A prominent theory of lack of somatic awareness and disease and illness is that it disrupts the homeostatic process. This process refers to the way any living being reacts to environments to actively maintain fairly stable conditions necessary for survival. Basically, when environmental (inner or outer environments) change the living being adapts to maintaining survival. For example, when our hand is burned by a flame, we experience pain, and then move our hand from the fire. Of if it is cold, we put on a jacket.
When we lack somatic awareness, we do not recognize the message of imbalance from the body and consequently do not react to regain balance. Accordingly, we ignorantly miss small protuberances to our homeostatic balance and they accumulate. Kenji Kanbara and Mikihiko Fukunaga explain, “emotional awareness and somatic awareness are essential processes for human psychosomatic health because disturbances of these types of awareness lead to unhealthy conditions through obstruction of homeostatic processing” (2016).
Basically, lack of somatic awareness suggests interference between the limbic and neocortical system. Communication between these systems is essential for maintaining homeostatic balance. Our bodies signal something is wrong and we examine the environment and make adjustments. We read signals, find causes, and adapt.
Expanding Somatic Awareness
Somatic awareness is experiential. We learn from experiencing it. We can’t expand bodily awareness through reading a book. Bakal, Coll, and Schaefer wrote “somatic awareness is an experiential guide or meta-skill rather than a treatment technique.” They do not suggest that the physician begin holistic treatment. Rather, they suggest that the “physician and patient…decide together what modality treatments and resources available in the community might strengthen this skill and the patient’s self healing” (2008).
Daniel Holland Ph.D., a faculty member in the Department of Psychology at the University of Arkansas at little rock, wrote “a premise of somatic education is that this process can be imparted through specific, experiential, pedagogic approaches like mindfulness or yoga.” He explains that “somatic education involves an ever-deepening process of self-awareness. This process is facilitated through exercises, movements, and focused attention led by a teacher” (Holland, 2004).
Kabat-Zinn explains “we go about this discovery and cultivation through paying attention in a particular way: on purpose, in the present moment, and non-judgmentally” through our attentive awareness, we become “more familiar with the field of your own body, mind, heart, and life” through paying attention “in new, more systematic and more loving ways—and thereby discover important dimensions of your own life” (Kabat-Zinn, 2013).
Kabat-Zinns Mindfulness based stress reduction (MBSR) clinics are offered in many locations and on-line. The MBSR clinic is a six week program experimenting with different forms of meditation (mindful breathing, sitting, body scan, walking, etc.) and Yoga.
Training in Somatic Awareness Through Mindful Attentiveness
We can explore somatic awareness through other activities involving the body as well. Kock explains “whether it be yoga, Pilates, exercise, or dance, let your own somatic awareness be your guide for everything that you do. When you become attentive to rather than ignore the innate pleasure of sensation, you will be moved from deep within by life’s core wisdom” (Koch, 2012. Kindle location: 1,509). These activities encourage us to become fully present in our bodies, fostering a mind-body connection and promoting a sense of inner harmony.
We can practice mindfulness of our body everywhere. Our body is always actively involved in some activity. Just giving non-judgmental attention to our breathing enhances our somatic awareness. Or as Kabat-Zinn suggests, “just watch this moment, without trying to change it at all” (2005). Basically, we just need to stop, clear our minds of all the fluff and pay attention to our own bodies. Quietly giving attention to the inner happenings without a running narrative. Easily said, very difficult to do. Our minds want to explain and comment on everything. We are meaning making machines. However, occasionally we can step away from the need to explain and just be.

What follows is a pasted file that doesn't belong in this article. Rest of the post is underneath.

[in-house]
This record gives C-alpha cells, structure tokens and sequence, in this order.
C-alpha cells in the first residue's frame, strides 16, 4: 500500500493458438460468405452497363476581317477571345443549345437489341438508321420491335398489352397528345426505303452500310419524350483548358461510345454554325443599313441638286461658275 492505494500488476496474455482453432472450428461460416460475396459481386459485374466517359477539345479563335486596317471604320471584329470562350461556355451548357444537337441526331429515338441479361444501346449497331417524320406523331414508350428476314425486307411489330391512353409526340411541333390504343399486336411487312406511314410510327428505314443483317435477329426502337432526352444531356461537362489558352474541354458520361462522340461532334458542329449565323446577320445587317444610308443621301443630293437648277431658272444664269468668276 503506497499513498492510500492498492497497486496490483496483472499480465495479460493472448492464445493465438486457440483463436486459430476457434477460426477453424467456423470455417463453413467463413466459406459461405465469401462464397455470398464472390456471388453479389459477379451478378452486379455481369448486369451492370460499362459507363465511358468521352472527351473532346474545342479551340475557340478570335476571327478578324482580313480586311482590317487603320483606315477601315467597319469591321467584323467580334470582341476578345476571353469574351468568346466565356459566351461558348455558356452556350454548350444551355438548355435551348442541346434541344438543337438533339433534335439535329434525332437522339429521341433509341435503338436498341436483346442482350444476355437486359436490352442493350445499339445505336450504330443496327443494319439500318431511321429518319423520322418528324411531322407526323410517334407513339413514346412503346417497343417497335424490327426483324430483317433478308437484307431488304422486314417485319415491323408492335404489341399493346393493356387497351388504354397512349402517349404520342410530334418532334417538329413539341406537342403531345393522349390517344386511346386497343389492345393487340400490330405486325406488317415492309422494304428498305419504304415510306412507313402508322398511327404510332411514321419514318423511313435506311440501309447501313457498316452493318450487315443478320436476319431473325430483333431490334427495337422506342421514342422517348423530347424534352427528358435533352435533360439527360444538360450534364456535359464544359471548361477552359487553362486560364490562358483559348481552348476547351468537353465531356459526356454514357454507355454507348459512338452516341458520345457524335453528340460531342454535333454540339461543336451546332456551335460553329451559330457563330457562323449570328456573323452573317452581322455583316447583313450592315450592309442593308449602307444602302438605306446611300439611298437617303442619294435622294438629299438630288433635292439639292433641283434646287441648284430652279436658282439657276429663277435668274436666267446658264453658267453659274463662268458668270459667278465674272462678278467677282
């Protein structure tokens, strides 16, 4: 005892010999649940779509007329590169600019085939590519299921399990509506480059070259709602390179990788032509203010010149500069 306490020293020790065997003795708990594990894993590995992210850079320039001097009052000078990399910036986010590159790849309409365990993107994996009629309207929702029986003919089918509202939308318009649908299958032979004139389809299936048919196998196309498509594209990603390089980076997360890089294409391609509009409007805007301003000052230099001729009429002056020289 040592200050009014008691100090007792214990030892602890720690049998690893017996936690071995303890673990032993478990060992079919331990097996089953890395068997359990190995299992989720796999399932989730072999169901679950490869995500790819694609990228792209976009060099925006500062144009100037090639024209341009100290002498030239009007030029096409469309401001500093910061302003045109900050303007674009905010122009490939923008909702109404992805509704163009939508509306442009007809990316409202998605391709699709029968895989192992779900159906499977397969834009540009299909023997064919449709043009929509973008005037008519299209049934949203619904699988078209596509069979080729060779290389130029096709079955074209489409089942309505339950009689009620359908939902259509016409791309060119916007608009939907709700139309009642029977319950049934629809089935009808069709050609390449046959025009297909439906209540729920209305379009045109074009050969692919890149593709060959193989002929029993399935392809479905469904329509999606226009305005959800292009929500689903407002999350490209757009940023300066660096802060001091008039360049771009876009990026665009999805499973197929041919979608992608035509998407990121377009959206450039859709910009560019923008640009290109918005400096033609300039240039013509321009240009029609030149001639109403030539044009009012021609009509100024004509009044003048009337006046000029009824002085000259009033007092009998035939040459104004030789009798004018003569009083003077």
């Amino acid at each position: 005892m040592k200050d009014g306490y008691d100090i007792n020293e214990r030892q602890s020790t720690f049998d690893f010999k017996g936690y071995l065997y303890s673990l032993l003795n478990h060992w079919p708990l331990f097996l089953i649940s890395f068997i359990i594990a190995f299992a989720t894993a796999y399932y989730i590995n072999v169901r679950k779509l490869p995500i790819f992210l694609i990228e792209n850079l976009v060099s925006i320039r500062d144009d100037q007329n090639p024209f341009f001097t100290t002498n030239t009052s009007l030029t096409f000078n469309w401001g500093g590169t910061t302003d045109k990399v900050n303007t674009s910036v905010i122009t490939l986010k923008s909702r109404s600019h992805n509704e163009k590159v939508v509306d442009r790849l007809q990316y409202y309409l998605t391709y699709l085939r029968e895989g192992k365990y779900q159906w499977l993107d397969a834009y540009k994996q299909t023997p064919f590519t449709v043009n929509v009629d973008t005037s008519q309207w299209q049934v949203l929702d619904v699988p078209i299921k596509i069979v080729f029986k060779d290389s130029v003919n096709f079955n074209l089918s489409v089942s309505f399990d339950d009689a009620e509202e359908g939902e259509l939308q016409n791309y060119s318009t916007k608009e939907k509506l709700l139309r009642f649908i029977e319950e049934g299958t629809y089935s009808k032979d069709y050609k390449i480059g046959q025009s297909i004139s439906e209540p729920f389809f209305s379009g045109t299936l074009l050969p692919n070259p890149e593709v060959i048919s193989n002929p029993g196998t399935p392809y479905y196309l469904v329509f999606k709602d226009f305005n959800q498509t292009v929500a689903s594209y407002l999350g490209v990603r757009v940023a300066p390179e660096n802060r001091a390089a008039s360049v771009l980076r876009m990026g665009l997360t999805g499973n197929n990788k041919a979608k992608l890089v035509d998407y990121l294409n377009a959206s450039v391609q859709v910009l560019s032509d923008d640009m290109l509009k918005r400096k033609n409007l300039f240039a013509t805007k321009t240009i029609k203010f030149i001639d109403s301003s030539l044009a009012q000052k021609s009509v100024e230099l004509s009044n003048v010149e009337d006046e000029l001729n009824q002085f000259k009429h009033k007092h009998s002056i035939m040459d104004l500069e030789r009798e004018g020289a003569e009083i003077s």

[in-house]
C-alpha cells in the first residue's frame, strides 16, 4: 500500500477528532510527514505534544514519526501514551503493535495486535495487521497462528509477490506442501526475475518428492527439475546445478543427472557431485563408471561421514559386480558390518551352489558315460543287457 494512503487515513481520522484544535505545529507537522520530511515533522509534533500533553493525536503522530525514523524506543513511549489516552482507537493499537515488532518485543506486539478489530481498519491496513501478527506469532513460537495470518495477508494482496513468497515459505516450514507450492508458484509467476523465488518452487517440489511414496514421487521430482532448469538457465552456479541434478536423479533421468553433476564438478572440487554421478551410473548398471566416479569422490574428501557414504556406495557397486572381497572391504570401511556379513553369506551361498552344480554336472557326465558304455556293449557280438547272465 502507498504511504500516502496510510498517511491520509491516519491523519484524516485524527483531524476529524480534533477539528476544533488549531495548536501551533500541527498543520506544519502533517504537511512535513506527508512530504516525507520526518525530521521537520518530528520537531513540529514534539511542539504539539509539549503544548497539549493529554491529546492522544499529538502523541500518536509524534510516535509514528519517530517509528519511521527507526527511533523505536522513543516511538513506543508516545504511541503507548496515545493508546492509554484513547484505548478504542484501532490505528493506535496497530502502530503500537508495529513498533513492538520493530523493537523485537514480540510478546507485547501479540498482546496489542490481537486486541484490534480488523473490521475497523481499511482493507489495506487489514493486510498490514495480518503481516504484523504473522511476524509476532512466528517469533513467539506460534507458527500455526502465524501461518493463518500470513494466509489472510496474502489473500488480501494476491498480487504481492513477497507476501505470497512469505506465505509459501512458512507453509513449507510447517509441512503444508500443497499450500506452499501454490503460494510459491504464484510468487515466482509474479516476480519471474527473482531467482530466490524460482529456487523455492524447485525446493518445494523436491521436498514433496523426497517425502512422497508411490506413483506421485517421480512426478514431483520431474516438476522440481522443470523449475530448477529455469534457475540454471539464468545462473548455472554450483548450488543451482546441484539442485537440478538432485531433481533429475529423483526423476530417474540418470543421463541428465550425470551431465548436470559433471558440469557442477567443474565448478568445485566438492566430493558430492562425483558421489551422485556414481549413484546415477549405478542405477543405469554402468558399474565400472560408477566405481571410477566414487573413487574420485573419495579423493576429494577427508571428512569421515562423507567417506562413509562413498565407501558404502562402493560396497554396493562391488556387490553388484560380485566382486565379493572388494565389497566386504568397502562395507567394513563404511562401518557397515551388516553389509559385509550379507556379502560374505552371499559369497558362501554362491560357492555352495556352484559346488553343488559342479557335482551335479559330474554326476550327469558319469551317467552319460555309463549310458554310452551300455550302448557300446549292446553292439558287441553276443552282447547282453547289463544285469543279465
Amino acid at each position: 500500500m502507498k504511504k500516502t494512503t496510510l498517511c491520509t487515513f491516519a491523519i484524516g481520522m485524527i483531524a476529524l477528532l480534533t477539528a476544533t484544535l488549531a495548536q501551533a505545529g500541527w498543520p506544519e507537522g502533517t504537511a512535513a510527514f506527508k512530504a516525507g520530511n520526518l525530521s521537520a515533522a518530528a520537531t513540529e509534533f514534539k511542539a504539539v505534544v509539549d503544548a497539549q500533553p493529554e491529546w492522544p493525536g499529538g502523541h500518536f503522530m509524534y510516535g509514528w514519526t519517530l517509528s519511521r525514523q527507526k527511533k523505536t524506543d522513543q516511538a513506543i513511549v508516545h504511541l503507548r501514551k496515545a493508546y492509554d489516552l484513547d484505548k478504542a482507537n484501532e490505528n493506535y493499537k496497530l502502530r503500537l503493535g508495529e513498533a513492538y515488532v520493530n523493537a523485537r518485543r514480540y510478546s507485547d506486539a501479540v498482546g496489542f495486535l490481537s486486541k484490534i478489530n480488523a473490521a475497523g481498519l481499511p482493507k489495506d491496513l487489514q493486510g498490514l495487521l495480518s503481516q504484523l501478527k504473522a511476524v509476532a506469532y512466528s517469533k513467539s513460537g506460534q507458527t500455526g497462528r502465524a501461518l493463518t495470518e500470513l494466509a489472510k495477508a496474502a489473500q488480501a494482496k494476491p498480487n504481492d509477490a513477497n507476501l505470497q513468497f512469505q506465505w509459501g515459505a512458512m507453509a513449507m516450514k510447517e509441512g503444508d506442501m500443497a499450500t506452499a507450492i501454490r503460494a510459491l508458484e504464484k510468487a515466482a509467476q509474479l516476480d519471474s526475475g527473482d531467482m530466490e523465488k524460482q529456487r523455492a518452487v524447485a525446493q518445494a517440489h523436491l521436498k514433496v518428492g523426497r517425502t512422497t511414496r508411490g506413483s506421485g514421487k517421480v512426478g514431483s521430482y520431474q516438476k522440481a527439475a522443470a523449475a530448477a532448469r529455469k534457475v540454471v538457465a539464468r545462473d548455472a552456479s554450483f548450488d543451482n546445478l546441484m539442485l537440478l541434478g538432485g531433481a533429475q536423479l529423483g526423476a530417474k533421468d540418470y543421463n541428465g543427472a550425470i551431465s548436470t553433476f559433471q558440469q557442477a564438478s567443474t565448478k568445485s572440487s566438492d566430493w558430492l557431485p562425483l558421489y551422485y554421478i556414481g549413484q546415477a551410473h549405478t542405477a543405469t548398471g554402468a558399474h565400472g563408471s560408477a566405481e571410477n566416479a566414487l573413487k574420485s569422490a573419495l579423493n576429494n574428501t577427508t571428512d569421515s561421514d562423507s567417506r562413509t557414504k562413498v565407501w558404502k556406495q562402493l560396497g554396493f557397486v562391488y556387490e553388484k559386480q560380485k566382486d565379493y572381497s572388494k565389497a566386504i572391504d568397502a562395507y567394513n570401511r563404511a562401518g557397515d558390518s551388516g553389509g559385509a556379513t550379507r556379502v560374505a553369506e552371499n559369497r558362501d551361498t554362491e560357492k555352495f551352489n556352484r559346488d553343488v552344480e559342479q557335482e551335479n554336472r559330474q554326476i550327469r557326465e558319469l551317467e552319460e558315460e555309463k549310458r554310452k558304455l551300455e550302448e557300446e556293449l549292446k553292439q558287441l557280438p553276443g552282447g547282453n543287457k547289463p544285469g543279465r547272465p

A Few Words by Psychology Fanatic
In today’s fast-paced world, where we often find ourselves distracted and disconnected from our physical selves, cultivating somatic awareness can be a powerful antidote. It reminds us to slow down, listen to our bodies, and honor our physical needs. By doing so, we can enhance our overall well-being and build a healthier relationship with ourselves. Consequently, healthier relationships with ourselves is the foundation to healthier relationships with others.
Kock encourages this journey of awareness, explaining, “getting in touch with our sensations, feelings, and thoughts while being present (observing the quality of light, sounds, smells, taste, and sense of contact) helps to evolve the nerve pathways and awaken fresh somatic awareness benefiting not only our capacity to survive, but also our capacity to thrive” (Kock, 2012, Kindle location: 896). And thriving, more than just survival, is something most of us seek.
So, take a moment to pause, close your eyes, and gently tune into the sensations arising within your body. Allow yourself to be fully present in this journey of somatic awareness, creating greater harmony between your body and mind. Almost magically, over time, this connection ignites self-healing.
Remember, your body is a marvelous vessel, and somatic awareness is the key to unlock its wisdom and vitality.
Bakal, Donald; Coll, Patrick; Schaefer, Jefferey (2008). Somatic awareness in the clinical care of patients with body distress symptoms. BioPsychoSocial Medicine, 2(1), 1-6. DOI: 10.1186/1751-0759-2-6
Heller, Lawrence; LaPierre, Aline (2012). Healing Developmental Trauma: How Early Trauma Affects Self-Regulation, Self-Image, and the Capacity for Relationship. North Atlantic Books; 1st edition.
Kabat-Zinn, Jon (2013). Full Catastrophe Living (Revised Edition): Using the Wisdom of Your Body and Mind to Face Stress, Pain, and Illness. Bantam; Rev Updated edition.
Kabat-Zinn, Jon (2005). Wherever You Go, There You Are: Mindfulness Meditation in Everyday Life. Hachette Books; 10th edition.
Koch, Liz (2012). Core Awareness, Revised Edition: Enhancing Yoga, Pilates, Exercise, and Dance. North Atlantic Books; Revised ed. edition.
Murphy, T. Franklin (2022). Interoception. Psychology Fanatic. Published 3-1-2022. Accessed 9-2-2023.
Strozzi-Heckler, Richard (2014). The Art of Somatic Coaching: Embodying Skillful Action, Wisdom, and Compassion. North Atlantic Books; Illustrated edition.